Surrender


Surrender is  tough, particularly if you are a control freak! I had been having trouble with pain in the sole of my foot, but was mindful of money over the Christmas period. My doctor is excellent, but charges over the Medicare Rebate. I needed new scripts, and thought about asking about my foot, though decided against it. It would have meant a short consult would be billed as a long one, and I was on a budget! I didn’t know whether to laugh or cry when I was billed the higher fee anyway on my way out. When it got to the point where I couldn’t walk without agony, and my spine was affected, I sought help from a GP who bulk-billed. X-rays and Ultrasounds led me to a surgeon. I was given a gift, by meeting this remarkable human. He scheduled my surgery,and then the consult was spent with him regaling me with stories from his remarkable life. He had come to Australia to study medicine, and he talked of how he felt stuck between worlds when he went back to his native country. He talked about when he first started his practice, and was invited to a property for dinner with his family. There was a sign out the front, saying ‘Animal Kingdom’. It certainly was! When his kids went into the living room, they were delighted to see a kangaroo sitting on the sofa, watching TV!

I have lost count of all the operations I have had; all I know is that there wasn’t room on the hospital form to list them all! This foot surgery wasn’t the worst of them, that’s for sure. Mind you, I don’t think I ever fully appreciated what an essential job one’s feet play until now. The stuff we take for granted is mind-blowing. We hold on so tight in our lives, to people, places and circumstances, as though through willpower alone, we can control the outcomes. I have always loved the feeling of release, when I am put under. I can feel myself slipping away from consciousness, and yet it is a relief rather than something to fear. I can let go for a little bit, and let the theatre staff (with their eclectic taste in music), take over.

Before the anaesthetist came, my surgeon showed me a collection of photographs he had shot throughout the years on his Iphone. He had taken up photography after his wife had died, and the images made me well up. There were pictures of zebras, waratahs and spiders and it were as if seeing them for the first time, from another level. He remarked that people fail to stop and see what is in front of them; the beauty and terror. He is right. So much of our life is spent trying to avoid big feelings, and ignoring beauty. Maybe I can learn to stop a little more. Maybe I can learn to release and surrender, without having an anaesthetic. Perhaps each second of the day doesn’t have to be accounted for. I want to see waratahs and zebras from a different light too. If a busy surgeon can find time to stop and surrender, surely I can.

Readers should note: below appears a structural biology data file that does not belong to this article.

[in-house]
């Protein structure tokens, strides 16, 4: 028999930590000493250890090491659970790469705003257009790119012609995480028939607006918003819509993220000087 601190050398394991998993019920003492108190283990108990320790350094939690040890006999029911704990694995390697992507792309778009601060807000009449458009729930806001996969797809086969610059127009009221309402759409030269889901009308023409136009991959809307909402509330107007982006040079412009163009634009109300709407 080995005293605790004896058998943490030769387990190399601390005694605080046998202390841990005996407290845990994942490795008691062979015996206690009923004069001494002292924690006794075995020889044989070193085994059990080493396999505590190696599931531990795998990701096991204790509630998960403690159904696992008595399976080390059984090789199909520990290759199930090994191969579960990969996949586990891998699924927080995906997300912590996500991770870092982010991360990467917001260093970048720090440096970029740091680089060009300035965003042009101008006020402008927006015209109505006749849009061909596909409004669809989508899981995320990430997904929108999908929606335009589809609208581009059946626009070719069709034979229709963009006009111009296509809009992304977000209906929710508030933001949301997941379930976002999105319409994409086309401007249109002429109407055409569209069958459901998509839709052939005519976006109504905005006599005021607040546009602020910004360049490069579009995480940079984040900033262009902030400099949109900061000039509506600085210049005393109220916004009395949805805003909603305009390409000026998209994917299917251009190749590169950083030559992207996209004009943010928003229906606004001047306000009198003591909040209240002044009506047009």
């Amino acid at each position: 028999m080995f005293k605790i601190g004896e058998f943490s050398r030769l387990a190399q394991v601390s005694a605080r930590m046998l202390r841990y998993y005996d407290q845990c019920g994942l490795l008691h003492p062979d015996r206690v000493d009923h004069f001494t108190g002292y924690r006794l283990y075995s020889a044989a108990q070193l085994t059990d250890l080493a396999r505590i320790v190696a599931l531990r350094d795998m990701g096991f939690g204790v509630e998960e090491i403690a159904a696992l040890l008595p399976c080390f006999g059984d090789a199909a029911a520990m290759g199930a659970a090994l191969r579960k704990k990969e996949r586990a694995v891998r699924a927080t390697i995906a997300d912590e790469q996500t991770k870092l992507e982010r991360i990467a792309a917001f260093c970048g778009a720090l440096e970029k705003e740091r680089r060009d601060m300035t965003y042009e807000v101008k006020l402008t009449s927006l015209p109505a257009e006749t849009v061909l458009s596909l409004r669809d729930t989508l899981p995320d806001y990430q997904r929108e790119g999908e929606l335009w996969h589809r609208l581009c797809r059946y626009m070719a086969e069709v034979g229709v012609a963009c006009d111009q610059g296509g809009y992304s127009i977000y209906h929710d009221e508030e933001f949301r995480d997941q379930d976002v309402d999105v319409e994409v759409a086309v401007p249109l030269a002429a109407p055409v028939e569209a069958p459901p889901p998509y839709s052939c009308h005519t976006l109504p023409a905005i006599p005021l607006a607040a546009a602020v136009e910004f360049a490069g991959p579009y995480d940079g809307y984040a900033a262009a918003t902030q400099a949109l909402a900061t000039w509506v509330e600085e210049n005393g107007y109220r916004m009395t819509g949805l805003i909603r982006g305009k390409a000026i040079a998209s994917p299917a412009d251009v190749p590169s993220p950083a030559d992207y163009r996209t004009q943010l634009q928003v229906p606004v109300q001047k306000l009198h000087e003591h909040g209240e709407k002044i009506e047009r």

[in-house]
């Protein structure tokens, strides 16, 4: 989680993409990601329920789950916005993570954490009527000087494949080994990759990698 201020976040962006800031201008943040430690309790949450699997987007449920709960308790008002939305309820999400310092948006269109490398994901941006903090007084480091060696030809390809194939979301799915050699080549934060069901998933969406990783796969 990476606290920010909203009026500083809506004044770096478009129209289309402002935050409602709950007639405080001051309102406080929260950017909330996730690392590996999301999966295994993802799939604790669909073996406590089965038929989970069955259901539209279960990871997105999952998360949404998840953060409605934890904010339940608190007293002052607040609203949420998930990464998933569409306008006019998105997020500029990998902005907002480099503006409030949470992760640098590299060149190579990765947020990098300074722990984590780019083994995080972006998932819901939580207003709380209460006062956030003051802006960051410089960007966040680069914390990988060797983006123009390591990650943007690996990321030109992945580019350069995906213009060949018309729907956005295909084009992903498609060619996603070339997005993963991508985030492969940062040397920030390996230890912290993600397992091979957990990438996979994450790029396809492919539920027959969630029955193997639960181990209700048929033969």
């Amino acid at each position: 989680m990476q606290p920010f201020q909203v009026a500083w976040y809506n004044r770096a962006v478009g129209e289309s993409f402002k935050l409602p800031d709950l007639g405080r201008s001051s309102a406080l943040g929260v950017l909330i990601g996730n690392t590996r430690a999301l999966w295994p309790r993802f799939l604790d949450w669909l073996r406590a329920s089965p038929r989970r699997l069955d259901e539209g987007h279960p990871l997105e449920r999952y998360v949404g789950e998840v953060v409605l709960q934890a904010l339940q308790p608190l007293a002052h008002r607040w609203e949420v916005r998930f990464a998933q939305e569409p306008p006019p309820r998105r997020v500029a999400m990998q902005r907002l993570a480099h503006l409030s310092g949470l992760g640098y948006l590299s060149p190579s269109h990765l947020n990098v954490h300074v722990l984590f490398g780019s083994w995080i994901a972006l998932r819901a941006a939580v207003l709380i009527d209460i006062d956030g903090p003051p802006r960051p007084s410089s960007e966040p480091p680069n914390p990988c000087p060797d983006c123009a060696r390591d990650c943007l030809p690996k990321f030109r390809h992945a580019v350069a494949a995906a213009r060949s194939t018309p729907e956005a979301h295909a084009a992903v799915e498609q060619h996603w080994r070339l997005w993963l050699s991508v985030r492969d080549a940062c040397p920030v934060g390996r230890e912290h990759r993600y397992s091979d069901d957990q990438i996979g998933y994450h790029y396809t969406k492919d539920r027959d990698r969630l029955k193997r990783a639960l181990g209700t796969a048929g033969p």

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Tracey Spicer


I loved this esteemed journalist before she wrote this piece and I love her even more now! Why do people talk about little girls in this manner? What the hell is wrong with people? The girls are at an age when they feel self-conscious enough with all the changes taking place. We have had the hottest weather on record throughout this Australian summer, and have all had to trawl out shorts and singlets to survive. It isn’t done to attract attention; far from it! My daughter has abandoned dresses and exclusively wears shorts as it makes climbing easier and safer! Little girls have no knowledge of the impressions of sick individuals and thank heavens for that! By remarking on their looks, you are making them play an adult game, of which they know nothing.

I remember growing up in the eighties, when any adult felt free to comment on everything from my shorts, my style and my looks. It always gave me a sick feeling, because it was sick. I wasn’t praised for my intelligence, rather my appearance. I would hope that society has evolved to the extent that a grown man feeling it is okay to remark on a young girl is held in the contempt it deserves. Feel free to ask my daughter questions about her dreams, her hobbies and her schooling instead.

The Travelling Life


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A homeschool mum made contact with me in the holidays, telling me that she was going to settle for a term in my hometown. She mentioned that she had a daughter,the same age as mine. We arranged to meet at a local park, and as soon as we met the pair, we were in love. Both presented with the broadest smiles and the girls went off to play, becoming instant friends. As I was offered a plum, the lady told me of their life.

A single mum, she had once had a mortgage and a life overseas, but when her daughter was born, realized that things needed to change. She sold everything, and they began their travelling life, living out of one suitcase each. Her daughter is so unattached to possessions, that at free craft days in libraries,she routinely gifts her creations to the teacher, so she doesn’t have to carry it! The experience of creation enthralled her more than the end result. The mum produces work on the internet, so can move anywhere in the world in a beat. They mind other people’s homes, cars and pets whilst they are away, thus cutting their costs.